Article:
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Step Two: Allow the Critic to Express Itself

Taking Notes

In healing an Inner Critic, we need to allow it to express itself.  We need to know what its fears are, what are its needs, what it hopes to achieve, why it developed this way, in order to negotiate control away from it (Buczynski et al, 2021, How to work with a client's tough inner critic module 1; 02:00). For example, Parnell (2021) acknowledges that although the urge may be to attempt to silence the Inner Critic, that this could be detrimental and counterproductive.  Rather, listening to all parts of the client’s internal dialogue, as there may be data within this that tells us the complete story of our client.  (NICABM 2021; How to Work with Clients Who Struggle with an Inner Critic, module 1, 01:00).   Additionally, as Pluralistic Counsellors working  alongside our clients, we may want to listen to the Inner Critic's narrative, which can point to the client’s vulnerabilities, highlighting areas they may wish to work on and supporting them to identify goals. For example, underlying shame, low self-esteem, attachment difficulties.   It is useful to see when the Inner Critic became hyper-critical and question “What triggered this?”.    It can lead us to have a much richer case formulation with our clients.  It may be one voice within many of the client’s inner dialogue and it does not have to be the most dominant. We can support our clients to turn the volume down on a hyper-critical Inner Critic (Buczynski, 2021, NICABM).  The idea that thoughts are just thoughts and do not have to be believed every time.  But Parnell (2021) notes to pathologise the Inner Critic may create shame within our clients. E.g. “I shouldn’t be talking to myself like this, I am bad/ wrong/ causing my issues”.  It seems to be more productive to normalise the Inner Critic, as something we all possess, to hear what it is telling us and know when to dial it down.  But that it may be unhelpful to try to silence it (14:21).  My understanding at this point is that we cannot eliminate the Inner Critic completely and it would be unwise to try. 

Parnell (2021, NICABM module 1, How to Work with a Client's Tough Inner Critic) discusses the work she does, where she starts to draw the client’s attention towards the Inner Critic.   The Counsellor might model being curious about the Inner Critic, being open to it, noting the Counsellor must not bring more criticism to the Inner Critic.  For example, one might say “I notice you seem to have a part of you who is incredibly negative or critical, would you like for us to get to know that part?”.  Where was it born? Who does it sound like? What negative core beliefs does it tap into? This gentle, tentative questioning fits in well with Pluralistic Counselling. And there are myriad ways to do this.  Some people believe their Inner Critic is protective, a great motivator, that without it they could become lazy and fail to achieve great things (eg. Ogden; 2021; How to Work with clients who struggle with an Inner Critic video 8; 11:20).   I have observed this in several clients.  Whilst this may be true, the Inner Critic may become toxic, leading to multiple problems for clients.  This may be because the Inner Critic is not there to cheer you on necessarily, but it rules by fear (Lyons, NICABM Video 6; 2021; 04:18). If we take this theory, then, the Inner Critic is a fear response and can result in the client experiencing anxiety, depression, immobilising them and stopping them creating their sense of self and giving rise to multiple maladaptive behaviours such as OCD, eating disorders and a host of other issues.   McGonigal (2021) suggests that perhaps the Inner Critic is the voice who knows who the client does NOT want to be.  That we can ask clients to view the Inner Critic as just that, not the dominant part of ourselves.  Listening predominantly to the Inner Critic call us things e.g. “stupid”, “lazy”, “flawed”, “different”, this is what can make clients feel the struggle of being a fundamentally flawed member of the human race.  But perhaps as Pluralistic Counsellors, to reframe the Inner Critic as a normal part of all humans, that tries to highlight what we don’t want to be, or normalise the human tendency to lack self-compassion, for various reasons at different times in our lives.  This could be the key to allowing the Critic to express itself with a view to healing it,  or at least easing it.  Silencing parts of our inner narrative can be detrimental and lead to negative emotions.  Also, telling ourselves "I should not speak to myself this way!" can even induce shame.  Therefore, hearing the inner critic out and responding to it respectfully, from our adult wisemind, which Fisher (2017) describes as the part of us that is an organised professional or compassionate friend, can contribute to a calming and easing of the inner critic, rather than shutting it down completely. Here are some further suggestions of Pluralistic tasks and methods.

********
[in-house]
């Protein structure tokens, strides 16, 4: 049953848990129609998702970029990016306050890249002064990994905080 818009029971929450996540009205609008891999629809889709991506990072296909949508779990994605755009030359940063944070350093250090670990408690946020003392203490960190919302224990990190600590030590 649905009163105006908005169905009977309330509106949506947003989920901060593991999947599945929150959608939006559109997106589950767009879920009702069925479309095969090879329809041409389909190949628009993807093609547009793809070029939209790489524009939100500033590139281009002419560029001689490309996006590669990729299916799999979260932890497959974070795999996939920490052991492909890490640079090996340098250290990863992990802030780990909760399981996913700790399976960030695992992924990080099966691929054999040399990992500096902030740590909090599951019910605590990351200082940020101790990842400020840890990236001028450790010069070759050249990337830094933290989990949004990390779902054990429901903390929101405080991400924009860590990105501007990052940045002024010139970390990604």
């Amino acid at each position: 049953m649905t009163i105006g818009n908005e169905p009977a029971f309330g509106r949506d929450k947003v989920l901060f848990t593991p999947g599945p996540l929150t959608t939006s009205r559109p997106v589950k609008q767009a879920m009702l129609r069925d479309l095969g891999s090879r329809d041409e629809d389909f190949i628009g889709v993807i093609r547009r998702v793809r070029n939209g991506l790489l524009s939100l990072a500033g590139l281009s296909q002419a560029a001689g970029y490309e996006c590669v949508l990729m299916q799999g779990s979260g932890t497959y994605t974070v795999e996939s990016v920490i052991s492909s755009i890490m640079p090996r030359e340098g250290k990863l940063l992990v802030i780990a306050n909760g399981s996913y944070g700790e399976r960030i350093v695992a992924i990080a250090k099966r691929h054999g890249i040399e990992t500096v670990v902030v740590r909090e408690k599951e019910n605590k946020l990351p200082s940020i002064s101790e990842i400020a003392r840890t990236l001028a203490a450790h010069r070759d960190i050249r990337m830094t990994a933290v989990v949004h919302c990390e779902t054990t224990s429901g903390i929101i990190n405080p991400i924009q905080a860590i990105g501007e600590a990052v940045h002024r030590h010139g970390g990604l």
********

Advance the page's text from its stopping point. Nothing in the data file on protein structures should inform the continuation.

Clearly there is overlap between this step and the first step and the Counsellor and Client may want to use similar methods and tasks to address this step as they did in step 1, and achieve the client's goals, if appropriate.   However, it might be appropriate to use other methods and tasks to allow the inner critic to express themselves.  The reason I have highlighted this need to listen to the inner critic as a separate step from step one, is due to my own client work where the urge to silence the inner critic was strong and actually detrimental for my client, leading to greater anxiety and low self-esteem, even after my client was aware of her inner critic.

  We can adapt our own skills to ethically find what tasks and methods our clients require and prefer to aid therapeutic change.

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